Ye I got my new pair courtesy of NHS and been trying o use for the last 2 weeks. Recon a good decision and should get yourself sorted cos me me and if fir nothing lose I can watch tv without having to really concentrate to get even half of what’s going on. Music n sound eff cts totally impossible h nice same for cinema. Audiologist reckons was prob born with hearing loss n makes s nose cos I ain’t really noticed any change and didn’t have hearing loss diagnosed til about 30 but did struggle while growing up no guess kinda had my own language in never knew any different . I couldn’t believe when told had moderately sever loss?.. anyway am taking serious now having fought the issue because suppose vanity didn’t like the idea of using in public so after I lost my original ones I just left it. Anyway hated them but now after persisting and using for good portion of day I’m kinda getting used to it. It was a bit scary at first when all a sudden my head was fill d with loud and strange noises some of which I’d never noticed before. I got a few frights n got startled first few days but yr I recon I will go with it and am able to chill with tv instead of getting frustrated and missing half of its with my efforts and headache with the concentration. I did think that hearing wasn’t quite right from bout age 18 but went into denial but think should have sorted and pushed ages ago instead of readily accepting bein fobbed off as thought of aids horrified. I have told friends now so no need worry bout anyone ‘noticing’ but people don’t go round insp citing everyone n take no notice anyway same as those who hAve spectacles. It’s just a normal accepted thing n like I’m so important everyone is looking. They BTE open fit and just can’t see em …ye defo get yourself kitted out cos it is frustrating and the sooner you get used to it life will be a whole lot easier. I don’t know if he was just saying it to get me to use but audiologist said if I didn’t use and had natural or any other further loss then aids prob wouldn’t b v effective as the parts of brain that had had no stimulation ever needed to get into training so then b better equipped to deal with the future. It’s only couple weeks but once they in I’m starting to forget they’re there n feels weird wen they come out cos then does feel like have gone deaf. How did I cope. Good luck and am sure you won’t have any regrets. Ye you perhaps didn’t take caution cos we don’t n think it will never happen so now you can safeguard for the future and from great reluctance it find it ain’t too bad. Good luck.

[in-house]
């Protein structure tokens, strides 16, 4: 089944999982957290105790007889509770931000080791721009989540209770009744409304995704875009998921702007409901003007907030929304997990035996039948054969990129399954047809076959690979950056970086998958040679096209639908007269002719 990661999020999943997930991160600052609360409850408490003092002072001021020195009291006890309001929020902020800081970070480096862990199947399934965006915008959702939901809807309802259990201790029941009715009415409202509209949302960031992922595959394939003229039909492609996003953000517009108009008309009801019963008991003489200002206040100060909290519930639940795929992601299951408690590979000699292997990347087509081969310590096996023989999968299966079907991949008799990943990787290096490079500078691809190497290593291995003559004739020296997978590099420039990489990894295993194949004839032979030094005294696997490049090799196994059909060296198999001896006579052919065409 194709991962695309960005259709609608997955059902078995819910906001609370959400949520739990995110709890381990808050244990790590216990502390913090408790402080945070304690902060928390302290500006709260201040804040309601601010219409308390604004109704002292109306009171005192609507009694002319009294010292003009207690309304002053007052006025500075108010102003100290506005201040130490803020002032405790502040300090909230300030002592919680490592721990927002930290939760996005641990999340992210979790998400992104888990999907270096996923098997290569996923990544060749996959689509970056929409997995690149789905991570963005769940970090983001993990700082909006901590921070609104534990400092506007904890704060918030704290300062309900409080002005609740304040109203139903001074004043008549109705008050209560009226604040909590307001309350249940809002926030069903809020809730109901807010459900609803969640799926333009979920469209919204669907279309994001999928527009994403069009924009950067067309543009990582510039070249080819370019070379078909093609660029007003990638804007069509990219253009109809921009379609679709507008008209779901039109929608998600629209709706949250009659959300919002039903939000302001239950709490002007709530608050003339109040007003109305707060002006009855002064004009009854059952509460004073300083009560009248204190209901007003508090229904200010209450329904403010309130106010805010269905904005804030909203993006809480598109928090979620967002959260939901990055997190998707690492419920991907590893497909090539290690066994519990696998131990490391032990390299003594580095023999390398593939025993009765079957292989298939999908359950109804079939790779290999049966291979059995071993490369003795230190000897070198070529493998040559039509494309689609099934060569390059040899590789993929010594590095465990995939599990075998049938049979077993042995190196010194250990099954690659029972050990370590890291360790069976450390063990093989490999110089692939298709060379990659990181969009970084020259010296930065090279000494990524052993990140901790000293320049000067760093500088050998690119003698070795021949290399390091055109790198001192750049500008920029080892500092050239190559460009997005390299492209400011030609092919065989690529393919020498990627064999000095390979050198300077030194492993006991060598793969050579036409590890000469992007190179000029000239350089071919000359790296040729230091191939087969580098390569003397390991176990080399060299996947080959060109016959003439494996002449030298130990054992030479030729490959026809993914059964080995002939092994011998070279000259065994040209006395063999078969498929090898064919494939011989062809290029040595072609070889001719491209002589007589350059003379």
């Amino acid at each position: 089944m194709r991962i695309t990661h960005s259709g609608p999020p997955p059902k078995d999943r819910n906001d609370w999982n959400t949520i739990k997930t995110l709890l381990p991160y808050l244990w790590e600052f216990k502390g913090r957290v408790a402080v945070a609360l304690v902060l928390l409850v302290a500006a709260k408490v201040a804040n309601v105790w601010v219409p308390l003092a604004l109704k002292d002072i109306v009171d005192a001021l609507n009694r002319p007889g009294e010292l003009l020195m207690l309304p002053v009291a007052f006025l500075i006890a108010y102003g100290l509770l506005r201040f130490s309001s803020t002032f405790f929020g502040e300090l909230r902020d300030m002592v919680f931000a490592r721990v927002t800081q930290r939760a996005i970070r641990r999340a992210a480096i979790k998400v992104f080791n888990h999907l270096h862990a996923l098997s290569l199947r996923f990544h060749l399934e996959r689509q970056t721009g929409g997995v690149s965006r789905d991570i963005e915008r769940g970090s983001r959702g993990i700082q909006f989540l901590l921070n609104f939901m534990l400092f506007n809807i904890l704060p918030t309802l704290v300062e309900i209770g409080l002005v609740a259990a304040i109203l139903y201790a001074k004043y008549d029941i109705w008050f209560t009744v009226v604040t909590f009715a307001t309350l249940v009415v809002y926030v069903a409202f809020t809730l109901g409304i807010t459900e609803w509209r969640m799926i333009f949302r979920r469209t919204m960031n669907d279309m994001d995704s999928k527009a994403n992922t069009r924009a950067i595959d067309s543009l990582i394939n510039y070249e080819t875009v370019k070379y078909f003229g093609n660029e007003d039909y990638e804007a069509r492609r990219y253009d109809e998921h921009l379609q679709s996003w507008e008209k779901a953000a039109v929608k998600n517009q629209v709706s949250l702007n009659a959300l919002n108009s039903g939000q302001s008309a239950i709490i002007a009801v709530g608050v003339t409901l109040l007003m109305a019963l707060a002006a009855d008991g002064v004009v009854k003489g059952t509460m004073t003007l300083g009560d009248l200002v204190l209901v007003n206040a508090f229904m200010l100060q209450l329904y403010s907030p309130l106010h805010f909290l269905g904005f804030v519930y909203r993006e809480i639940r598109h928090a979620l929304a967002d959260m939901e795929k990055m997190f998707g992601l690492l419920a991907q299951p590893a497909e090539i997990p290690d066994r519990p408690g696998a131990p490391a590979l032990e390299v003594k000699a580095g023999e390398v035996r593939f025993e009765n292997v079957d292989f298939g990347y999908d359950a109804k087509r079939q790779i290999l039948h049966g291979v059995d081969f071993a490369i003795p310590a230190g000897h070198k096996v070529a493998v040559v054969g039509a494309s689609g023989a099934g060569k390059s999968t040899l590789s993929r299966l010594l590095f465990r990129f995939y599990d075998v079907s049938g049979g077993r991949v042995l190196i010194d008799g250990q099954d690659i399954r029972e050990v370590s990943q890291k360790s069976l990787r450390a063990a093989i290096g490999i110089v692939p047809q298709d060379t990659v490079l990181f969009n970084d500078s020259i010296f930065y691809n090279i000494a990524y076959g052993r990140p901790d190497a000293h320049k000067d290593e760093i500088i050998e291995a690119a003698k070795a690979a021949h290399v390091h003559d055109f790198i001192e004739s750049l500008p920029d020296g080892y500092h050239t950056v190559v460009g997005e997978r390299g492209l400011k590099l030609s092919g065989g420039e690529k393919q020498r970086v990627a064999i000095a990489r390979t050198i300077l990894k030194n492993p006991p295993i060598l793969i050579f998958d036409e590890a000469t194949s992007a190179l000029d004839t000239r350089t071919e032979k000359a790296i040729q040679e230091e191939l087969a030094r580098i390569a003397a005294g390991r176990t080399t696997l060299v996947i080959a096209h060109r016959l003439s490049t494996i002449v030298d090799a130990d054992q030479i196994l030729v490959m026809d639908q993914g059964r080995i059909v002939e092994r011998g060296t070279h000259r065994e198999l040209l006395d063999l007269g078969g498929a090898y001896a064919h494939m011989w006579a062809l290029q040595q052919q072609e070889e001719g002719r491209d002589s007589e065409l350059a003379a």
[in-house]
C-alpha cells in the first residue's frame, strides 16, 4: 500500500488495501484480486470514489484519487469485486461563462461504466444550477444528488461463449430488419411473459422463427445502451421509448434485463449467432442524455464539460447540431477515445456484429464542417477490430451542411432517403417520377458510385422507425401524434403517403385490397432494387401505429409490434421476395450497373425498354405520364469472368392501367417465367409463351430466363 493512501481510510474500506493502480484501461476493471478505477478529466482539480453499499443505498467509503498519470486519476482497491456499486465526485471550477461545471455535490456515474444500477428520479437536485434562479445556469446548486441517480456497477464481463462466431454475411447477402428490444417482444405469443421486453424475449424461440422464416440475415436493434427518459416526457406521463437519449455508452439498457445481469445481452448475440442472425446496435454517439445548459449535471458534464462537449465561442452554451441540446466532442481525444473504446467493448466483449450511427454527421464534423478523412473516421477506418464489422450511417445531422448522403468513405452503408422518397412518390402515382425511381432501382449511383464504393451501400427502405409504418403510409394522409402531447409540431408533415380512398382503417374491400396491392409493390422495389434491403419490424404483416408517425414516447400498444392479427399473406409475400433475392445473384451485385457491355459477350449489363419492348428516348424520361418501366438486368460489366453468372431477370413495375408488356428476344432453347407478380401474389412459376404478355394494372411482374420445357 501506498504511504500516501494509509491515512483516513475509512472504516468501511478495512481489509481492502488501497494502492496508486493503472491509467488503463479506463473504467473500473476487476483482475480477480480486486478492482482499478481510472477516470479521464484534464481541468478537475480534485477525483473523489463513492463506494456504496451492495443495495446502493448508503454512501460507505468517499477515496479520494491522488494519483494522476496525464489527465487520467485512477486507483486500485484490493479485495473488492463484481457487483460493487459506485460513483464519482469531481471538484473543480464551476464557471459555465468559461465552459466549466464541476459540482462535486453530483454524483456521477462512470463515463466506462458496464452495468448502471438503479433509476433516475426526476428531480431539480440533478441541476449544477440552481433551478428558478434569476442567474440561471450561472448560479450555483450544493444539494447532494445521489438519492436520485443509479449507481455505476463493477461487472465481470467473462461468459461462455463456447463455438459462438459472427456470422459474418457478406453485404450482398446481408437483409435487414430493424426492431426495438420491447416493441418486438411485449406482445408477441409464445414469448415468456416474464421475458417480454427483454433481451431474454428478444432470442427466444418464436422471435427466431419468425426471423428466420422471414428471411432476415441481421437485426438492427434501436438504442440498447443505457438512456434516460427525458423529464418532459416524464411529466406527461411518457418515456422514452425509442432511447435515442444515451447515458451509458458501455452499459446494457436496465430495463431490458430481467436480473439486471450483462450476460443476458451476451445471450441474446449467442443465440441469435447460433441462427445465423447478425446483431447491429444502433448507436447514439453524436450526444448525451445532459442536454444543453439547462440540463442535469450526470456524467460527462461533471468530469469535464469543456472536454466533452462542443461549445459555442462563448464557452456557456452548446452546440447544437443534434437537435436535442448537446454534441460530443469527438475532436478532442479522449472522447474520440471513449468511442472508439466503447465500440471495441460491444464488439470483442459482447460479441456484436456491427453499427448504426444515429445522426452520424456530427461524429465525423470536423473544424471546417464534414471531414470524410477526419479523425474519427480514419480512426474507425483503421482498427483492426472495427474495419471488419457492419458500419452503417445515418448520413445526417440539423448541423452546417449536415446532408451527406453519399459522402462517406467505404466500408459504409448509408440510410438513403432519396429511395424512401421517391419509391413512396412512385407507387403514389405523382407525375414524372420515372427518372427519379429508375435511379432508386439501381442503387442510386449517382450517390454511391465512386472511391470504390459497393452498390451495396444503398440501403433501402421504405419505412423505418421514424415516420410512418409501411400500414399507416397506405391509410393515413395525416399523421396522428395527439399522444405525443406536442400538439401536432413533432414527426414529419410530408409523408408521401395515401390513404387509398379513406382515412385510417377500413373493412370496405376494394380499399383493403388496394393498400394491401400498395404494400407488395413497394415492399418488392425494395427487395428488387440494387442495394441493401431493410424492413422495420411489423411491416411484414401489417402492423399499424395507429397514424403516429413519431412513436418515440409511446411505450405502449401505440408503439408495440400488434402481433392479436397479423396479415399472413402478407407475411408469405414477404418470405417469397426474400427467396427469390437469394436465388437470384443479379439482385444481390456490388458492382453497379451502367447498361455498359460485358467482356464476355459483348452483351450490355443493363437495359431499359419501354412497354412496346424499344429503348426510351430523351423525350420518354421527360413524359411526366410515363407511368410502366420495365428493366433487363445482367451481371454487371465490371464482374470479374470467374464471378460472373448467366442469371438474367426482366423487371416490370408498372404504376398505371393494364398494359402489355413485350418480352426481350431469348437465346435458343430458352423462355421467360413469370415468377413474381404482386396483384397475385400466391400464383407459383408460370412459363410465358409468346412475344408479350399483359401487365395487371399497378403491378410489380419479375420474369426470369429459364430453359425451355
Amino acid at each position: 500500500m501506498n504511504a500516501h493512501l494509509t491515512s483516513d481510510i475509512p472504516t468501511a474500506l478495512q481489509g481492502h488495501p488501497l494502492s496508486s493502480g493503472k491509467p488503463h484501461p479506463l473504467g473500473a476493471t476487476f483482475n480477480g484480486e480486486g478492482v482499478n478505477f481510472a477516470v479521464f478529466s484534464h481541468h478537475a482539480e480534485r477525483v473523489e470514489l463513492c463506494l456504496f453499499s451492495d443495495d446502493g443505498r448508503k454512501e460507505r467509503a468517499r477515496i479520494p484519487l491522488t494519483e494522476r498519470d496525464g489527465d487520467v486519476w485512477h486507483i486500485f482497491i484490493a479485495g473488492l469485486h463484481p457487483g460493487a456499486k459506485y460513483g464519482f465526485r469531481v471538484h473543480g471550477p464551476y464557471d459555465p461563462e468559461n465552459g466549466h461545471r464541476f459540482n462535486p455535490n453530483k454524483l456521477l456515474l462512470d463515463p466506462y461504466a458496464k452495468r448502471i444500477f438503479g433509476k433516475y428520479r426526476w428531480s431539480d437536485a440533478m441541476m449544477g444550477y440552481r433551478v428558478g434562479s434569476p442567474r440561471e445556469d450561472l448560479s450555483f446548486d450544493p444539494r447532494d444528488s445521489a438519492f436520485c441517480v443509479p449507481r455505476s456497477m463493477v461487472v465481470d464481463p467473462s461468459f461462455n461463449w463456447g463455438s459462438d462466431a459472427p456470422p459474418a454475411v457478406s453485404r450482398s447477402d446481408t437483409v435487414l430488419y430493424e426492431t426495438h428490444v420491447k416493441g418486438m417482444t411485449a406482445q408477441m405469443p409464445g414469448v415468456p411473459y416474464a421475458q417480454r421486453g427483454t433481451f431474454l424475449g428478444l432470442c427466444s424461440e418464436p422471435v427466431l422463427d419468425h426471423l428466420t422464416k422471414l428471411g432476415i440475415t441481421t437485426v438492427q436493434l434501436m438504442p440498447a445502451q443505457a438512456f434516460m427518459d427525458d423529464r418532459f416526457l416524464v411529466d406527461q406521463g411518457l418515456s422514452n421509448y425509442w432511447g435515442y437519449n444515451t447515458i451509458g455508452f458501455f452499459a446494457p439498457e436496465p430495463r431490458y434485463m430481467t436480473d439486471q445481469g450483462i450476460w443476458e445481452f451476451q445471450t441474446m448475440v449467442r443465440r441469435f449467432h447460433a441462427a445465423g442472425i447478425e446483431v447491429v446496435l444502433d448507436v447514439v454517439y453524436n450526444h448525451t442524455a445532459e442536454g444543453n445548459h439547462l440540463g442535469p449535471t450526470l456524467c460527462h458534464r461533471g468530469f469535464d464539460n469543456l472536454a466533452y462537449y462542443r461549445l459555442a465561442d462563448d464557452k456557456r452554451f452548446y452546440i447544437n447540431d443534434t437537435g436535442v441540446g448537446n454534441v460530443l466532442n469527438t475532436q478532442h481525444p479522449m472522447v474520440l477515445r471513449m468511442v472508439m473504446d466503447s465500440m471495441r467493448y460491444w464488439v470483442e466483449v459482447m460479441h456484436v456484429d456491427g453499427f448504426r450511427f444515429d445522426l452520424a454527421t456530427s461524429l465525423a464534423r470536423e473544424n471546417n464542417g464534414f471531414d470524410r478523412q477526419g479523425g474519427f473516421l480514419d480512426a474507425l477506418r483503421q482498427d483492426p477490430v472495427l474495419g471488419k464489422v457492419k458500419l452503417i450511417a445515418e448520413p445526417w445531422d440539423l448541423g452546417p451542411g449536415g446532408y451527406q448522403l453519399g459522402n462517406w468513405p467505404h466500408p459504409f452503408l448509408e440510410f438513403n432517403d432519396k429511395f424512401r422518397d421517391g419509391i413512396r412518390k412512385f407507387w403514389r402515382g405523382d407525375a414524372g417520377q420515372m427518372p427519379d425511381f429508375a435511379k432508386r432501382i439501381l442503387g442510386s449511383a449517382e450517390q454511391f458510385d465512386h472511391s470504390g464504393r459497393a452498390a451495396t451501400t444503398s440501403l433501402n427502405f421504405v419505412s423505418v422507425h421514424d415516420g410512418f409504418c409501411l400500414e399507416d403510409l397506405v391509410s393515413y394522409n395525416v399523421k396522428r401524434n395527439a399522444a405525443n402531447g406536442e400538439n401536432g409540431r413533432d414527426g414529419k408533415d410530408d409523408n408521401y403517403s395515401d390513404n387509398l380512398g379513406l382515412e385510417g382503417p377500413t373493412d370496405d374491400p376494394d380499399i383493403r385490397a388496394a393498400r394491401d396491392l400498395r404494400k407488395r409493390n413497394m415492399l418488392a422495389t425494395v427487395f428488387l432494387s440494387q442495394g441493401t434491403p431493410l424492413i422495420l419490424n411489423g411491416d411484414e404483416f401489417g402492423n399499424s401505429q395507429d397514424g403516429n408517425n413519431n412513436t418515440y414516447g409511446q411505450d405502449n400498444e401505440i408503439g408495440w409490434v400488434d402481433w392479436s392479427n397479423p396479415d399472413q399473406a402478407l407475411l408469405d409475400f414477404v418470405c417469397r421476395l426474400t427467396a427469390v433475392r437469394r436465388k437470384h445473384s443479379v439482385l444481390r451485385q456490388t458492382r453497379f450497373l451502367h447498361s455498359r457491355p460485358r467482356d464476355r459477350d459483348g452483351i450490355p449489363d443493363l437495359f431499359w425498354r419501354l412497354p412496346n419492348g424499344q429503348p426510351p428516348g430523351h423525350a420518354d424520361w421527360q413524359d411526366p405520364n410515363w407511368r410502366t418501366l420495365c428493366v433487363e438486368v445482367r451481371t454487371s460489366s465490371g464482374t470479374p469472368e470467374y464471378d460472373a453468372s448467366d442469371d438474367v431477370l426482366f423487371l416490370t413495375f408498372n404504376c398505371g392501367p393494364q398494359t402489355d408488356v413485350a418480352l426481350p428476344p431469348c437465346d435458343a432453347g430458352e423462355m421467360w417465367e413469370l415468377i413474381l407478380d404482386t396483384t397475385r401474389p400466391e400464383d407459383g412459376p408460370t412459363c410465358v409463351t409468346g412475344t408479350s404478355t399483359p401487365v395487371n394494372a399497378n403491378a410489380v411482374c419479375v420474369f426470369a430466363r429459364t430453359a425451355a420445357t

#69